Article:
Welcome! It’s time for another TAWS video. This week I’m sharing my top tips for watercolouring for card makers. You can watch the video below, or on my YouTube Chanel.
Using watercolours on cards is really on trend these days. I think it’s because you can achieve so many different looks with minimal supplies, and also because watercolouring is very forgiving. If all you do is drop on some colour onto your page, you’ll still get an interesting result. So here we go, my top tips for watercolouring for cardmakers–
Paper Matters: Try to use watercolour paper. Even an inexpensive option, is better than plain cardstock as it will hold the water better and help the colours move. While we’re talking paper, if you plan to stamp, I recommend using a smooth paper for best stamping results.
Use a Waterproof Ink: I like VersaFine Onyx Black Ink because it stamps well onto watercolour paper, and it leaves crisp bright lines. Other people prefer an archival ink, but this is entirely up to your personal preference and what you have on hand.
Use What You Have: Watercolours come in all kinds of shapes and sizes. If you don’t have a “traditional watercolour pallet”, you can always use any water-based ink (such as Distress Ink) you have by smooshing out some ink onto a non-porous surface and mixing in some water. You can even use your dye inks the same way if you just want to experiment.
Use Layers: Traditional watercolours are transparent. Add layers of colour (allowing each one to dry in between) for a real watercolour look. If you prefer a more opaque look, try finding gouache paints instead.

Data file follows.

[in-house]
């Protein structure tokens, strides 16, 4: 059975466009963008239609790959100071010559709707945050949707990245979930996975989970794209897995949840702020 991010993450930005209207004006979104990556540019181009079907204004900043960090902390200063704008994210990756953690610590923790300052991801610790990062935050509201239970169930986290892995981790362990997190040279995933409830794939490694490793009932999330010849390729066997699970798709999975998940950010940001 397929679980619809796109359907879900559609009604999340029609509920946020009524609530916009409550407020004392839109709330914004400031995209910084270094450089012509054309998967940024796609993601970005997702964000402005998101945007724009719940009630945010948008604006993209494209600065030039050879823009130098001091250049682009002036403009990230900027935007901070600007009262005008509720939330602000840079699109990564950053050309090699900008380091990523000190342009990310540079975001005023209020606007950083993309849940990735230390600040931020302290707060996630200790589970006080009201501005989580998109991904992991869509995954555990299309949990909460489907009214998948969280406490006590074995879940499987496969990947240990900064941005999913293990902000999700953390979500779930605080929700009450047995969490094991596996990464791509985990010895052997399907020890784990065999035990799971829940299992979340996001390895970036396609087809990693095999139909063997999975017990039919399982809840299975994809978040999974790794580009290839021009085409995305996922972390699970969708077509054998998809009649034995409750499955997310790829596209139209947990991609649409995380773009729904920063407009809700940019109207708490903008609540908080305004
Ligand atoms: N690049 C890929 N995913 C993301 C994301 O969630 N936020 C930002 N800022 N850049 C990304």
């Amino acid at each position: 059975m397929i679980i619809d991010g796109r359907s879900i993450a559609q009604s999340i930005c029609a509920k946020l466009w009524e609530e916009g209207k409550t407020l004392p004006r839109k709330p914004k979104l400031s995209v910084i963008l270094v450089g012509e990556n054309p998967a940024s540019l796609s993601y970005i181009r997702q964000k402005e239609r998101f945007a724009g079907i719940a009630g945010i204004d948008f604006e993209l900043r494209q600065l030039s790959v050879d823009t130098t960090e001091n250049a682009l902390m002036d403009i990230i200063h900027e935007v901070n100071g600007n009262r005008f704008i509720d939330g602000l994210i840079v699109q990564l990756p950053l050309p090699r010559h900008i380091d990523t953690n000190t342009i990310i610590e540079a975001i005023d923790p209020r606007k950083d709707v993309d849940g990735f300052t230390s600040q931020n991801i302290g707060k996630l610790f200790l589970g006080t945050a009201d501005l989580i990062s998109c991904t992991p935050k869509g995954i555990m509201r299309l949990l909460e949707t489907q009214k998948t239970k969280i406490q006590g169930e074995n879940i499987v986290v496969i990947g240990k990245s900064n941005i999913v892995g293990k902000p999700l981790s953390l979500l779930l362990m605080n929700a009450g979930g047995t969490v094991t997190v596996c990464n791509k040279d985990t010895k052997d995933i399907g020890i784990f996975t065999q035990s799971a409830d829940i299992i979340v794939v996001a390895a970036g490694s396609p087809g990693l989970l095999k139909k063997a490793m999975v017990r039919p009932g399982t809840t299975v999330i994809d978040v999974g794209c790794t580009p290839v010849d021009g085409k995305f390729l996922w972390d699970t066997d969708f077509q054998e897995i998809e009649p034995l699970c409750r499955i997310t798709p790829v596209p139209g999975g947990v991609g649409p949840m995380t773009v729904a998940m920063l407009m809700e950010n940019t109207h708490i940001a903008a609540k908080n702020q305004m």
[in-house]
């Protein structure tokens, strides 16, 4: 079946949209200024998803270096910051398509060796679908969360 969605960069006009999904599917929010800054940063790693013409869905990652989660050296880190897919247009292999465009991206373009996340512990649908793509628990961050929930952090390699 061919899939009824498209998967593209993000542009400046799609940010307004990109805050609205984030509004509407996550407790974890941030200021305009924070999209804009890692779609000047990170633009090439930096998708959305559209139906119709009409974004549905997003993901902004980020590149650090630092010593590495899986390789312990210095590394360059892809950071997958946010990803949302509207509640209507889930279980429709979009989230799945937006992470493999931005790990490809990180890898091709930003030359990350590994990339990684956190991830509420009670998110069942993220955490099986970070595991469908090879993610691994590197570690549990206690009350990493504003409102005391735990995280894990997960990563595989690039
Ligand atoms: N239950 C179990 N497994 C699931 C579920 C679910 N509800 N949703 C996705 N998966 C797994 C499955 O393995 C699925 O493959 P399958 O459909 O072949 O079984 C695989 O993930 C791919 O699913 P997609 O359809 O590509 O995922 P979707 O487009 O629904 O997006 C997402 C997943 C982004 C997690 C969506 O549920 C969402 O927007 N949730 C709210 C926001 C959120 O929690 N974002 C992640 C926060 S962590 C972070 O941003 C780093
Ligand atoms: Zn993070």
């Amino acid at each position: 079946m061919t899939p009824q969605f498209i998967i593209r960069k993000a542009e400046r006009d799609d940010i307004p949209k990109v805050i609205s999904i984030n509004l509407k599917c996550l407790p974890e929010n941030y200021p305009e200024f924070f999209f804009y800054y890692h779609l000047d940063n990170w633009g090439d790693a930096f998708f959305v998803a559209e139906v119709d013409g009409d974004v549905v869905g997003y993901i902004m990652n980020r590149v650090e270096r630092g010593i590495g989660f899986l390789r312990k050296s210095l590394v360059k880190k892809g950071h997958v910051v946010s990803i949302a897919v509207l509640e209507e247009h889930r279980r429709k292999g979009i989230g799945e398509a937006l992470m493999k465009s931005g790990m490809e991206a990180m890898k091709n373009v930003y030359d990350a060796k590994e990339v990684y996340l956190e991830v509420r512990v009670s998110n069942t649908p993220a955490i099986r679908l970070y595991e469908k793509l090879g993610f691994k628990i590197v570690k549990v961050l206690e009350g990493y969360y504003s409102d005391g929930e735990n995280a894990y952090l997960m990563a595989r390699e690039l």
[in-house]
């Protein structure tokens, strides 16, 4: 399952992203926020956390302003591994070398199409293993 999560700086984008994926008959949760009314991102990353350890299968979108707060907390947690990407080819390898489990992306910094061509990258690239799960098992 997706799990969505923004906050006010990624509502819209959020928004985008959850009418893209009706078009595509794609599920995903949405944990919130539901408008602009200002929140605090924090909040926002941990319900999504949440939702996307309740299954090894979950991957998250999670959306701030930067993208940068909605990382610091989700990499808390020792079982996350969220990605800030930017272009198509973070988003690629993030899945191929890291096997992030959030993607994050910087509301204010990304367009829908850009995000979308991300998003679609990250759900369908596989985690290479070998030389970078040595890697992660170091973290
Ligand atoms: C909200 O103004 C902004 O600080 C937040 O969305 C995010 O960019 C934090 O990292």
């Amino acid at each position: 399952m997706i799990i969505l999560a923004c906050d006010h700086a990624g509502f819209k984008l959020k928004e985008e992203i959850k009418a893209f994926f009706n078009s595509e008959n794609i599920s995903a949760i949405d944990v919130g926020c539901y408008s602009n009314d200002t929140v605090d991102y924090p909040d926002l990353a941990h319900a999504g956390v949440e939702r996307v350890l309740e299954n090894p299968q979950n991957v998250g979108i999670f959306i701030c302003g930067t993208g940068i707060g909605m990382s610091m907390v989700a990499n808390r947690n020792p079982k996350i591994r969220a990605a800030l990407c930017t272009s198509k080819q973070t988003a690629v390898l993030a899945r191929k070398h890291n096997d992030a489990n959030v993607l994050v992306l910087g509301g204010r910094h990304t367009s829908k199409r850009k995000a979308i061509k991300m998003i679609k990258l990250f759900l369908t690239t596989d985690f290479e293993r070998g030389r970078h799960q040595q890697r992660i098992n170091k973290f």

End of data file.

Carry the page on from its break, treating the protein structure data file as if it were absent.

Let the Water do the Work: Watercolouring is easy because you can let the water do all the work. Laying down a thin layer of water onto your project before adding the colour will help the paint move and create an interesting and dimensional look, even if you do nothing else.
Get More by Mixing Colours: You can mix colours no matter what type of paint you’re using. If you aren’t sure how or what to mix, you can always Google (e.g. how to mix grey) for some help. If all else fails, just experiment and see what happens.
Emboss: Heat embossing an image before applying the colour will help keep the paint contained. This is especially helpful when you’re colouring detailed images.
Ok, so that’s it for my tips today. I hope that you find them helpful, but most of all, I hope that you just experiment and play. There is no wrong or right way. Just do what makes your heart sing.
As always, don’t forget to visit the TAWS Blog for tons of new inspiration every day.
Thanks for dropping by. Until next time,